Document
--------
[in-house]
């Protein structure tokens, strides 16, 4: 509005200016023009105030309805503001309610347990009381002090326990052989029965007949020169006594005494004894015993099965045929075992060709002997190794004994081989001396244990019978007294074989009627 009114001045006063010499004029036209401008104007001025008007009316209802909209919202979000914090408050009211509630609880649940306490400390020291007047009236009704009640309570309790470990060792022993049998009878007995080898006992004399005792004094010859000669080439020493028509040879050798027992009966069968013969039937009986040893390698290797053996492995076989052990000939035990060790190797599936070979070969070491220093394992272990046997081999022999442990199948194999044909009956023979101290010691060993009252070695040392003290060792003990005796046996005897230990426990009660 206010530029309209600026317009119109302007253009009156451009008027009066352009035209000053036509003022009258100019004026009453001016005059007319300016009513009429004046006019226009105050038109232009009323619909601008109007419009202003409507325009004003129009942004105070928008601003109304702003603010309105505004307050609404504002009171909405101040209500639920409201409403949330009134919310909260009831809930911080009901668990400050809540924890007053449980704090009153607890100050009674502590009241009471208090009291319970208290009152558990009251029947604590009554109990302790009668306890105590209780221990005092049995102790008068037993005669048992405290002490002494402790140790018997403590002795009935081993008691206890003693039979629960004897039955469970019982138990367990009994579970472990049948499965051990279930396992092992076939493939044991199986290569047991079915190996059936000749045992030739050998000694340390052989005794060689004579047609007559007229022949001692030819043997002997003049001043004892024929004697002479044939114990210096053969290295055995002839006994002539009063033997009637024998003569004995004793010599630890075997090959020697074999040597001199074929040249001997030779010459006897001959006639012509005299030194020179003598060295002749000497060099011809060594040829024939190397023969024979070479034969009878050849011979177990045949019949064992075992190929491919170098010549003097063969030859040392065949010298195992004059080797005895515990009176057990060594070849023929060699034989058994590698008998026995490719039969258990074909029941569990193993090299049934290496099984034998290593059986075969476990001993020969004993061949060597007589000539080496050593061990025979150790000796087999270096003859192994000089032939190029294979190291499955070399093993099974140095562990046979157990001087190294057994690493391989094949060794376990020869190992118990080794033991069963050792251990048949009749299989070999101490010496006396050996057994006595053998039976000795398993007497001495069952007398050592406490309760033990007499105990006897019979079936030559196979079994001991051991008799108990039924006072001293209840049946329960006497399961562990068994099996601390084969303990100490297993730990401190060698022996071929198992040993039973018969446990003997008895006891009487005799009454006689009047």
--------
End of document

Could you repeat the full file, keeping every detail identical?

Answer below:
[in-house]
């Protein structure tokens, strides 16, 4: 509005200016023009105030309805503001309610347990009381002090326990052989029965007949020169006594005494004894015993099965045929075992060709002997190794004994081989001396244990019978007294074989009627 009114001045006063010499004029036209401008104007001025008007009316209802909209919202979000914090408050009211509630609880649940306490400390020291007047009236009704009640309570309790470990060792022993049998009878007995080898006992004399005792004094010859000669080439020493028509040879050798027992009966069968013969039937009986040893390698290797053996492995076989052990000939035990060790190797599936070979070969070491220093394992272990046997081999022999442990199948194999044909009956023979101290010691060993009252070695040392003290060792003990005796046996005897230990426990009660 206010530029309209600026317009119109302007253009009156451009008027009066352009035209000053036509003022009258100019004026009453001016005059007319300016009513009429004046006019226009105050038109232009009323619909601008109007419009202003409507325009004003129009942004105070928008601003109304702003603010309105505004307050609404504002009171909405101040209500639920409201409403949330009134919310909260009831809930911080009901668990400050809540924890007053449980704090009153607890100050009674502590009241009471208090009291319970208290009152558990009251029947604590009554109990302790009668306890105590209780221990005092049995102790008068037993005669048992405290002490002494402790140790018997403590002795009935081993008691206890003693039979629960004897039955469970019982138990367990009994579970472990049948499965051990279930396992092992076939493939044991199986290569047991079915190996059936000749045992030739050998000694340390052989005794060689004579047609007559007229022949001692030819043997002997003049001043004892024929004697002479044939114990210096053969290295055995002839006994002539009063033997009637024998003569004995004793010599630890075997090959020697074999040597001199074929040249001997030779010459006897001959006639012509005299030194020179003598060295002749000497060099011809060594040829024939190397023969024979070479034969009878050849011979177990045949019949064992075992190929491919170098010549003097063969030859040392065949010298195992004059080797005895515990009176057990060594070849023929060699034989058994590698008998026995490719039969258990074909029941569990193993090299049934290496099984034998290593059986075969476990001993020969004993061949060597007589000539080496050593061990025979150790000796087999270096003859192994000089032939190029294979190291499955070399093993099974140095562990046979157990001087190294057994690493391989094949060794376990020869190992118990080794033991069963050792251990048949009749299989070999101490010496006396050996057994006595053998039976000795398993007497001495069952007398050592406490309760033990007499105990006897019979079936030559196979079994001991051991008799108990039924006072001293209840049946329960006497399961562990068994099996601390084969303990100490297993730990401190060698022996071929198992040993039973018969446990003997008895006891009487005799009454006689009047």